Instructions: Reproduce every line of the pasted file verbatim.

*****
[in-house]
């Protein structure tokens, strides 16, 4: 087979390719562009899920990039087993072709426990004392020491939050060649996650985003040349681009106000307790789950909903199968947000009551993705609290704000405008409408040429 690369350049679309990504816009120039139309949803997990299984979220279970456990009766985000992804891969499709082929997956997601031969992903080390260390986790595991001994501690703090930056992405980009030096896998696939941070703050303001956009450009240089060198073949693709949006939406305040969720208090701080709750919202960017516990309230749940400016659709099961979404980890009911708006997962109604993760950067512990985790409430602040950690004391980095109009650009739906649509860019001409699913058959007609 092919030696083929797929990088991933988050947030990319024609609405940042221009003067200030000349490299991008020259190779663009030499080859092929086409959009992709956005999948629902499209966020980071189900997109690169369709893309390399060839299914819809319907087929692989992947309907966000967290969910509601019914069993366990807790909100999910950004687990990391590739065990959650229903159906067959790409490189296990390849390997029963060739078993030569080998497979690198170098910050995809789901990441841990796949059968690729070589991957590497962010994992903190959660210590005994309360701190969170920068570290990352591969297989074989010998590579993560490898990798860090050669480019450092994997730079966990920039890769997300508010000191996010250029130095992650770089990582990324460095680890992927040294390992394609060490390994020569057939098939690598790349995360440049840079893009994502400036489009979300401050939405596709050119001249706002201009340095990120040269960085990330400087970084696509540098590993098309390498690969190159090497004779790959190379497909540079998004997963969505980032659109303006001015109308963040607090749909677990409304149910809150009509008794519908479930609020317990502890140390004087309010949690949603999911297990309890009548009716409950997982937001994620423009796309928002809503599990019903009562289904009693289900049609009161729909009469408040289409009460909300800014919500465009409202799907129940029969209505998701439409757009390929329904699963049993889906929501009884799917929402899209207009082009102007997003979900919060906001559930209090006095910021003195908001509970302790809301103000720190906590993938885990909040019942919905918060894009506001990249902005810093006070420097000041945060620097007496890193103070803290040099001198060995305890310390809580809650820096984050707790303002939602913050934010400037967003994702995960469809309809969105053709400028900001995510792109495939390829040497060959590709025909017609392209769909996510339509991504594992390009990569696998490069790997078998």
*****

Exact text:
[in-house]
């Protein structure tokens, strides 16, 4: 087979390719562009899920990039087993072709426990004392020491939050060649996650985003040349681009106000307790789950909903199968947000009551993705609290704000405008409408040429 690369350049679309990504816009120039139309949803997990299984979220279970456990009766985000992804891969499709082929997956997601031969992903080390260390986790595991001994501690703090930056992405980009030096896998696939941070703050303001956009450009240089060198073949693709949006939406305040969720208090701080709750919202960017516990309230749940400016659709099961979404980890009911708006997962109604993760950067512990985790409430602040950690004391980095109009650009739906649509860019001409699913058959007609 092919030696083929797929990088991933988050947030990319024609609405940042221009003067200030000349490299991008020259190779663009030499080859092929086409959009992709956005999948629902499209966020980071189900997109690169369709893309390399060839299914819809319907087929692989992947309907966000967290969910509601019914069993366990807790909100999910950004687990990391590739065990959650229903159906067959790409490189296990390849390997029963060739078993030569080998497979690198170098910050995809789901990441841990796949059968690729070589991957590497962010994992903190959660210590005994309360701190969170920068570290990352591969297989074989010998590579993560490898990798860090050669480019450092994997730079966990920039890769997300508010000191996010250029130095992650770089990582990324460095680890992927040294390992394609060490390994020569057939098939690598790349995360440049840079893009994502400036489009979300401050939405596709050119001249706002201009340095990120040269960085990330400087970084696509540098590993098309390498690969190159090497004779790959190379497909540079998004997963969505980032659109303006001015109308963040607090749909677990409304149910809150009509008794519908479930609020317990502890140390004087309010949690949603999911297990309890009548009716409950997982937001994620423009796309928002809503599990019903009562289904009693289900049609009161729909009469408040289409009460909300800014919500465009409202799907129940029969209505998701439409757009390929329904699963049993889906929501009884799917929402899209207009082009102007997003979900919060906001559930209090006095910021003195908001509970302790809301103000720190906590993938885990909040019942919905918060894009506001990249902005810093006070420097000041945060620097007496890193103070803290040099001198060995305890310390809580809650820096984050707790303002939602913050934010400037967003994702995960469809309809969105053709400028900001995510792109495939390829040497060959590709025909017609392209769909996510339509991504594992390009990569696998490069790997078998």